A few people who’ve ordered Beneath the Vault of Stars have been posting photos of their purchases on Facebook. Keep ’em coming! (I’m not too proud to admit that so far, most purchases appear to have been made by family: thanks, everyone! Tell your friends!)
Somehow, seeing those posts got me thinking about some of the…let’s call it curious pronunciation required for some of the “native” language these characters use from time to time. (While every character had the bad fortune to receive a name from me, some received…more unique names than others!) For anyone wondering “How on earth do I pronounce that?!” I have the answer!
Once you figure out how each sound “works,” things should become clear: letters (and any accompanying diacritics) always have the same sound. In English, depending any number of curious variables, identical combinations of letters can have different sounds while other, different combinations can sound just like something else. For example: “I wound a bandage around the wound,” or “They’re putting their things over there.” My characters don’t have to worry about such peculiarities and, with this handy dandy chart (Table 1), neither do you!1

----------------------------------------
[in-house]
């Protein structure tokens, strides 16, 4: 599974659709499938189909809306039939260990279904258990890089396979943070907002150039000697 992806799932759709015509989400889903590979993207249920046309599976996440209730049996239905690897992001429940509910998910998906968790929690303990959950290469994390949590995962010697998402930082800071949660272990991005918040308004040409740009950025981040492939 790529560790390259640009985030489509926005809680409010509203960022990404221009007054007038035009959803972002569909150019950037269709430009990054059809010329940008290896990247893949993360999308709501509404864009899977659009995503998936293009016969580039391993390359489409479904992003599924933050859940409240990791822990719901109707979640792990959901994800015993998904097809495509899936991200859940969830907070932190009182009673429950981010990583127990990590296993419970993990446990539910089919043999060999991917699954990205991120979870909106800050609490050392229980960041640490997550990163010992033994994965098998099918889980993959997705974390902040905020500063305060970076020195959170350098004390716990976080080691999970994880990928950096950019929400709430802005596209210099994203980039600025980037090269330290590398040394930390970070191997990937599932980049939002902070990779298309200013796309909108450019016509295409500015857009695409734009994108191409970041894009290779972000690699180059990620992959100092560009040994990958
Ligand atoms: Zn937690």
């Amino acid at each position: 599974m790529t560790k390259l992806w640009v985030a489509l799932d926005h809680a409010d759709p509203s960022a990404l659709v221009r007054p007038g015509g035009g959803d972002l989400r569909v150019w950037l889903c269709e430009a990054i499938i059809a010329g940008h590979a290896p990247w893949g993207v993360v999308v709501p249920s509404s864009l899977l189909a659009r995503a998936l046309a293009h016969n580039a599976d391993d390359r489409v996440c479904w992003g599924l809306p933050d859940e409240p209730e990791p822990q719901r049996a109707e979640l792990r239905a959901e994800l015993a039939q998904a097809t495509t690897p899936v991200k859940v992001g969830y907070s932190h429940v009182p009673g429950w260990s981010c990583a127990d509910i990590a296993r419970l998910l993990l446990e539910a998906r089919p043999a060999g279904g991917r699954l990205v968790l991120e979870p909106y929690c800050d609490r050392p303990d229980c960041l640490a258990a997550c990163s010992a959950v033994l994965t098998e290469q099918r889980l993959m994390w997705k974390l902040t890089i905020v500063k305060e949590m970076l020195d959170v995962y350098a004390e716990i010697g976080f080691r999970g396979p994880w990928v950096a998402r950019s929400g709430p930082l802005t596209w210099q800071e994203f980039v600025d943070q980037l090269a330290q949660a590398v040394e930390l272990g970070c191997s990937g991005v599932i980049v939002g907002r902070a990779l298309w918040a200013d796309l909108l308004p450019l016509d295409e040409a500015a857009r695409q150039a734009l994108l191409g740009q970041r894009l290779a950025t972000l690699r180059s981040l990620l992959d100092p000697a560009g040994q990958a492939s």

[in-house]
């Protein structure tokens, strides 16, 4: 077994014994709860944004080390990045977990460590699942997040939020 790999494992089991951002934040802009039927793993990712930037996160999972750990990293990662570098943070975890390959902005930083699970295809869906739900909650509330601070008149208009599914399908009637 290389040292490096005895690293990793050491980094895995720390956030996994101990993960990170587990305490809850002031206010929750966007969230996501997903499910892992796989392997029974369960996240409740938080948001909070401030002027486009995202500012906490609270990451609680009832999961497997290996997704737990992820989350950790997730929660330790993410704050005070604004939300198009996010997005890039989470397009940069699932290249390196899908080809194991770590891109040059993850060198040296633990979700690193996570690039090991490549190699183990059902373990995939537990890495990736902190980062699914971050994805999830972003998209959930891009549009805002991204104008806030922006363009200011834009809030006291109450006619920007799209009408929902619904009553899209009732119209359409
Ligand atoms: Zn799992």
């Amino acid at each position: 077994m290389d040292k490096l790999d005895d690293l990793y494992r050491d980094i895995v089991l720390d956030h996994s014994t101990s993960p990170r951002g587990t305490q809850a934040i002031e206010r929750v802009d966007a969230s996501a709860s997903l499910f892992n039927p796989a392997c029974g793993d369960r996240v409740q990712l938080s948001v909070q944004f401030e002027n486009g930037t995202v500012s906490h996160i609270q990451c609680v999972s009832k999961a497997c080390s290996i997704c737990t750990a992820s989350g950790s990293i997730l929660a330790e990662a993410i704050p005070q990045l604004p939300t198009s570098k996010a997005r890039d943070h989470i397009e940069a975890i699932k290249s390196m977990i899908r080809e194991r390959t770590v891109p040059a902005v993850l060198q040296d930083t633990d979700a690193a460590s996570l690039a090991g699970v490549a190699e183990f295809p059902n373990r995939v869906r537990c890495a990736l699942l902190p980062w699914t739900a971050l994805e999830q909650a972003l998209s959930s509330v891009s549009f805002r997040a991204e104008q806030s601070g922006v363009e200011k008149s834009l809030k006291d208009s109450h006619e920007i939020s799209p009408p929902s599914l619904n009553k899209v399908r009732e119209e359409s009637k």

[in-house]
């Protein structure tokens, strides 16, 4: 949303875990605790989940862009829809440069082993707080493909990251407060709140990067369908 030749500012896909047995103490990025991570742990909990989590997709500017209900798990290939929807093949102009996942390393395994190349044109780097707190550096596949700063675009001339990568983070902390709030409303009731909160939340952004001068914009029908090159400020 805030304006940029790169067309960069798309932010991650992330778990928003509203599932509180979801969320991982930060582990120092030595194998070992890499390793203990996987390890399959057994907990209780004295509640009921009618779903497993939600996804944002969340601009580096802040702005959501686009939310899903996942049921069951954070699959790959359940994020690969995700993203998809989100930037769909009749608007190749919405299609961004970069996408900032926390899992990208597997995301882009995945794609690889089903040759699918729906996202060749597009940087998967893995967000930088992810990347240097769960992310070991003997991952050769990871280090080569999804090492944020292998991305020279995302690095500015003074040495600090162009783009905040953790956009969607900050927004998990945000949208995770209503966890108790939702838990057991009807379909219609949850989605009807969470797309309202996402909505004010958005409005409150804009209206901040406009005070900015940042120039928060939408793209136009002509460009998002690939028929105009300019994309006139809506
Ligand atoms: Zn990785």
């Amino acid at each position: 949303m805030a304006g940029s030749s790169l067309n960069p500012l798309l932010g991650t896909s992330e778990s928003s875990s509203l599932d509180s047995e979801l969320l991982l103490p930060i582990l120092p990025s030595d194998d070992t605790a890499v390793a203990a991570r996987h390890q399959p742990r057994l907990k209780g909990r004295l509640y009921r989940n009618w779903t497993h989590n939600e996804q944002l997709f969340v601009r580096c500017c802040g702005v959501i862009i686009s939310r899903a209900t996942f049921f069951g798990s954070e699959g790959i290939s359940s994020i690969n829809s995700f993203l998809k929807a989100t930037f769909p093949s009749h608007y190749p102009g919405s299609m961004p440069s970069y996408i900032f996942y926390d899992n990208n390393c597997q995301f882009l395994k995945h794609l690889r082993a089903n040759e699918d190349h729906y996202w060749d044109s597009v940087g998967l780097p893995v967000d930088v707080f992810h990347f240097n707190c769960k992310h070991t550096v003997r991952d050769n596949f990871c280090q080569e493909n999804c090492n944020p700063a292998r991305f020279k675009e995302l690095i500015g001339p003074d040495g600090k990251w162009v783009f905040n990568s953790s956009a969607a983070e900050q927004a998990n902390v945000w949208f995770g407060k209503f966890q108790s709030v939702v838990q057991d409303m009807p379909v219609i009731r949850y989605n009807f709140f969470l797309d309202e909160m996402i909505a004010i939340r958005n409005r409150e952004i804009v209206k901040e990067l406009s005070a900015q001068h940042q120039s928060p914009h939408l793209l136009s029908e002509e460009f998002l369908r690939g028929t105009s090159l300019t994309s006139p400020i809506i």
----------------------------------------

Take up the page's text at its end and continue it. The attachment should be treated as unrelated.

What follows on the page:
Unless you’re speaking English.
Double consonants, while rare, require a subtle lengthening of the sound. A weak glottal stop, maybe. Think of the difference between night time and nigh time. That “pause” between the t sounds is what I’m talking about.
To answer the post title’s question, Zhi Ilun dàbiras nir sounds like ʒi: i:lu:n dɑɪbi:rɑs ni:r (written with IPA characters), or, perhaps, ZHEE ee-LOON dai·BEE·rahss NEER. What’s it mean? Good question!2